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Slash Open Source Project

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  • My solution was to set up djbdns [djbdns.org] to run a DNS server for my local network. The cache provides real DNS, plus I have a domain name of my own ("jamienet") that all my machines have machine names on.

    There are other ways to fake this. You could put a fake host name (with domain name) in all your /etc/hosts files (and on the Slash server, something like "127.0.0.1 localhost fakehost fakehost.fakedomain").

    • by steddyj (3989) on Tuesday July 16 2002, @03:36PM (#5104) Homepage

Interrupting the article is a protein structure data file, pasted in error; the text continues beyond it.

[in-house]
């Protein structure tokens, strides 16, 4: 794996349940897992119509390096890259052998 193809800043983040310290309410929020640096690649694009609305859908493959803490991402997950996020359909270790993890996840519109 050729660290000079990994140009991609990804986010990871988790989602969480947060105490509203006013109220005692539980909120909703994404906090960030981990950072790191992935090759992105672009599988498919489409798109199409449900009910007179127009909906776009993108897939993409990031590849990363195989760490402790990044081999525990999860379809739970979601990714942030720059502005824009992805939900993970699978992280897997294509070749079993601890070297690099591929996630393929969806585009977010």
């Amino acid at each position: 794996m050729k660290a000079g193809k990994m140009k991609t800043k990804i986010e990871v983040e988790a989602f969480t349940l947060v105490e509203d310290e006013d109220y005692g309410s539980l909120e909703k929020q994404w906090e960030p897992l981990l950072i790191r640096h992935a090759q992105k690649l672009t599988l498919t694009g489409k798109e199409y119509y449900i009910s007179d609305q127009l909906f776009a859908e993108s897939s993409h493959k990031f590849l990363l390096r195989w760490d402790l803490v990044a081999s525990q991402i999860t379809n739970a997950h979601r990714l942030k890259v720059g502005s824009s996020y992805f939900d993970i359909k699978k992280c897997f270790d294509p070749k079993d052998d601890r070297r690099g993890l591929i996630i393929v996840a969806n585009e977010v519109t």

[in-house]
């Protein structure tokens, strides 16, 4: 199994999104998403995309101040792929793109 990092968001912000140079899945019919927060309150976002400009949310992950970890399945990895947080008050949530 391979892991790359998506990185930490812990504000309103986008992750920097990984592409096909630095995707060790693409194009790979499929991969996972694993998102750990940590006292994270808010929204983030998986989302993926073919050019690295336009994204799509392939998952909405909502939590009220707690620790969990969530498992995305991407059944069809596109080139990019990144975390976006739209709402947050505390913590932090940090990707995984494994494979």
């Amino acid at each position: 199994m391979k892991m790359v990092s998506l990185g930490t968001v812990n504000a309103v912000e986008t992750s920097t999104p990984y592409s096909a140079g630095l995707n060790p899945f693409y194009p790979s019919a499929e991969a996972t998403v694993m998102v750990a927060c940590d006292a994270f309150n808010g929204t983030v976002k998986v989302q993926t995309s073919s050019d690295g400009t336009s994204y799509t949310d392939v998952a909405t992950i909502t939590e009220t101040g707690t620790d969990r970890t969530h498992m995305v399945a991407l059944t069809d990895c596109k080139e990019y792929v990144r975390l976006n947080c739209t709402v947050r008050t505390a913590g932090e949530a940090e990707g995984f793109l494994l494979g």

Thanks, I'll look into that.

      I may have gotten around this anyway, I just registered a domain name that I've been thinking of claiming for a few years, but never really had a good reason to. As soon as the DNS info for that comes through I'll make a slash site to use that name.

      My concern now is if this is going to continue to happen even with a registered external domain name. I'm quite confused as to why Slash wasn't answering to external requests, or for that matter anything that asked for port 80 on that machine. Is it configured to only answer requests that include the FQDN that it was set to? I had assumed that the only reason for it knowing the FQDN was to make its own absolute URLs.

      If I have to create and configure my own internal DNS, I'll live with that, but I'd rather not if I don't have to. It just means reading more HOW-TOs and man pages... [sigh]